Monday, February 11, 2008
Tenants leased three rent-stabilized apartments that were apparently combined into one unit. One of those apartments was originally subleased by the tenants - and the landlord brought an eviction proceeding, claiming the sublet was illegal. In order to settle the eviction proceeding, the tenants and the landlord agreed that the tenants "shall be recognized as the lawful, rent stabilized tenants of the subject premises at a monthly rental rate of $2,000." This monthly rent was well above the maximum amount allowed under rent stabilization laws (according to the landlord, the maximum rent at the time would have been $1325; the tenants suggested a lower amount). As part of this settlement, the tenants waived the right to challenge the legality of the rent and agreed that, if the apartments were deregulated, the landlord would offer a 2-year renewal lease with a maximum rent increase of 8%. In 2000, the apartments were deregulated. Things were fine until 2003, when the landlord began eviction proceedings based on the claim that the tenants were not using the apartments as their primary residence. The landlord sought a declaratory judgment that the settlement agreement was void as against public policy.
The Court unanimously held that the agreement was against public policy. The Court held that the agreement was, on its face, a waiver of the benefit of rent stabilization and, therefore, void. Judge Smith wrote:
Such an agreement allows a tenant who already has one home, and who is able to pay more than the legal rent for a second one, to use the law as a means of getting that second home in perpetuity at a bargain price. * * * [T]o countenance such an arrangement would violate the fundamental policies and purposes of the statutory rent regulation scheme.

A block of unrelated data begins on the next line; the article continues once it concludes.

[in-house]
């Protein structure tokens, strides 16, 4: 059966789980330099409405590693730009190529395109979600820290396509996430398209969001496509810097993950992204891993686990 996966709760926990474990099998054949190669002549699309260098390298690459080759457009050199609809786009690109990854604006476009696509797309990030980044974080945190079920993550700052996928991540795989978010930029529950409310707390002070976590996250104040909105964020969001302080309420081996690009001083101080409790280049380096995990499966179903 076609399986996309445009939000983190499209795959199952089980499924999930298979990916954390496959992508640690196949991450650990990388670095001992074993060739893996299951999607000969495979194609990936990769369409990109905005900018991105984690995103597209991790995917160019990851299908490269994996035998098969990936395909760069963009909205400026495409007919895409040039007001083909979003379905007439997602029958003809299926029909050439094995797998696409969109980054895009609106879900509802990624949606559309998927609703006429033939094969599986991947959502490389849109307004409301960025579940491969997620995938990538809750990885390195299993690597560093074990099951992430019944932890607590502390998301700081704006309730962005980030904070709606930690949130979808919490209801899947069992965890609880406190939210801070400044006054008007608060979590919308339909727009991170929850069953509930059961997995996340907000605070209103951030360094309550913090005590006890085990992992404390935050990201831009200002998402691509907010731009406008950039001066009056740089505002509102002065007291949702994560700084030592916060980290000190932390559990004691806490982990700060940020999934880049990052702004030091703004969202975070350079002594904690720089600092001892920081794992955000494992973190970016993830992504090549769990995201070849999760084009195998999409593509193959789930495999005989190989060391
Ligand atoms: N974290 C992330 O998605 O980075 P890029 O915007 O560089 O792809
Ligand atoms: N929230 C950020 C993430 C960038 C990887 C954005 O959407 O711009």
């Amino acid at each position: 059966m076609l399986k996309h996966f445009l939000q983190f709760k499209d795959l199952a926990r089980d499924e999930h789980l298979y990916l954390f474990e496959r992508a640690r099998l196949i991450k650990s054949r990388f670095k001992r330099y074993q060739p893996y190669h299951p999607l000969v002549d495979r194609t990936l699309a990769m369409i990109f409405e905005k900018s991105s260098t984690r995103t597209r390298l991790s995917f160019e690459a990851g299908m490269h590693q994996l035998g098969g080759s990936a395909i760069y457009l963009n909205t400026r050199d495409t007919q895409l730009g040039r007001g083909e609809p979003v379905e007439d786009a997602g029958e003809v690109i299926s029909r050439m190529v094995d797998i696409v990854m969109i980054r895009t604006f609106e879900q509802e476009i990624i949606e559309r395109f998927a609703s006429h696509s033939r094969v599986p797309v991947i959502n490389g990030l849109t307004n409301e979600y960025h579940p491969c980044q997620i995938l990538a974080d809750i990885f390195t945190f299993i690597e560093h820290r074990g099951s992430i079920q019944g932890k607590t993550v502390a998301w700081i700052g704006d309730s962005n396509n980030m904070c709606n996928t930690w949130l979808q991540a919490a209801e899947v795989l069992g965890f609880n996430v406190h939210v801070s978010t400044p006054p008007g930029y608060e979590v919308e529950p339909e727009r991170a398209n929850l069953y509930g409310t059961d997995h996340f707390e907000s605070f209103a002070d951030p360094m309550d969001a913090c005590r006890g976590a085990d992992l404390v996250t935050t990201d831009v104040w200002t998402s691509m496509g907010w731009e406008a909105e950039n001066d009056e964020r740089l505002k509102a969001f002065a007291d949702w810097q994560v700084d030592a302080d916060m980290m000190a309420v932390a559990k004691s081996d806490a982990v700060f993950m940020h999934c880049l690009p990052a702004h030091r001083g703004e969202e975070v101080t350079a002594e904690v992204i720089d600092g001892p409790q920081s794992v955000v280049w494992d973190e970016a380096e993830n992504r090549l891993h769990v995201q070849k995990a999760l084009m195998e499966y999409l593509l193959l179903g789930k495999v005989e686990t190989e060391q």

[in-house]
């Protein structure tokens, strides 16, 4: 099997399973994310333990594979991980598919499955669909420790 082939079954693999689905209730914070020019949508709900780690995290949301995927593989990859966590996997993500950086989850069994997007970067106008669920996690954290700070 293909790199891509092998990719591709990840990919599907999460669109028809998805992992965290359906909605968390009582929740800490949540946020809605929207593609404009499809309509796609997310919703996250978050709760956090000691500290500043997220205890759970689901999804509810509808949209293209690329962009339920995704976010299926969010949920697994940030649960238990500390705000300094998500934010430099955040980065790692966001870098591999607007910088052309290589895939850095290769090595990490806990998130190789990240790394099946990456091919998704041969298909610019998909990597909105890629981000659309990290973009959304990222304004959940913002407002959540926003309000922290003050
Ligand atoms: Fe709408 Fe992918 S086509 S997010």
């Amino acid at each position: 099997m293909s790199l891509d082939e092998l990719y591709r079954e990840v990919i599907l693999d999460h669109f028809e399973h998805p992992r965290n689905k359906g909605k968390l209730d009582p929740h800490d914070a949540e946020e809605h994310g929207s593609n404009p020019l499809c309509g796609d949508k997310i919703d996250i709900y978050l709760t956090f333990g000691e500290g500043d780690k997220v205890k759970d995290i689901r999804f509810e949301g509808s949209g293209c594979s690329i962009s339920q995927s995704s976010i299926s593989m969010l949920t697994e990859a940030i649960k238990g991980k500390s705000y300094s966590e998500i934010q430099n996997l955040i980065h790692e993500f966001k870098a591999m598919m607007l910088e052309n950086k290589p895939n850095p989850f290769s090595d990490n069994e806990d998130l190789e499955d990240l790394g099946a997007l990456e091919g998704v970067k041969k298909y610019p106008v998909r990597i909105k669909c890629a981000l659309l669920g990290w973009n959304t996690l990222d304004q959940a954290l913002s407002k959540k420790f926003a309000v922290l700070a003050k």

What is the net result?
The agreement is void as to both parties, and neither party is entitled to rely on it. The tenants may well have a strong claim, subject to any statute of limitations defense that may exist, to recover the excess rent they paid; they may also have a strong claim to rescind the deregulation of the apartments, if that deregulation was the result of the illegal agreement. We do not prejudge these claims except to say that, having successfully argued that the agreement was void at inception, the landlord may not invoke the agreement in its own defense.
Casting aside any policy debates about the propriety and effectiveness of rent stabilization laws, it seems like this is a reasonable and uncontroversial result. Judge Smith seems to hit the nail on the head: "Agreements like the one at issue here distort the market without benefiting the people the rent stabilization laws were designed to protect."
[Meredith R. Miller]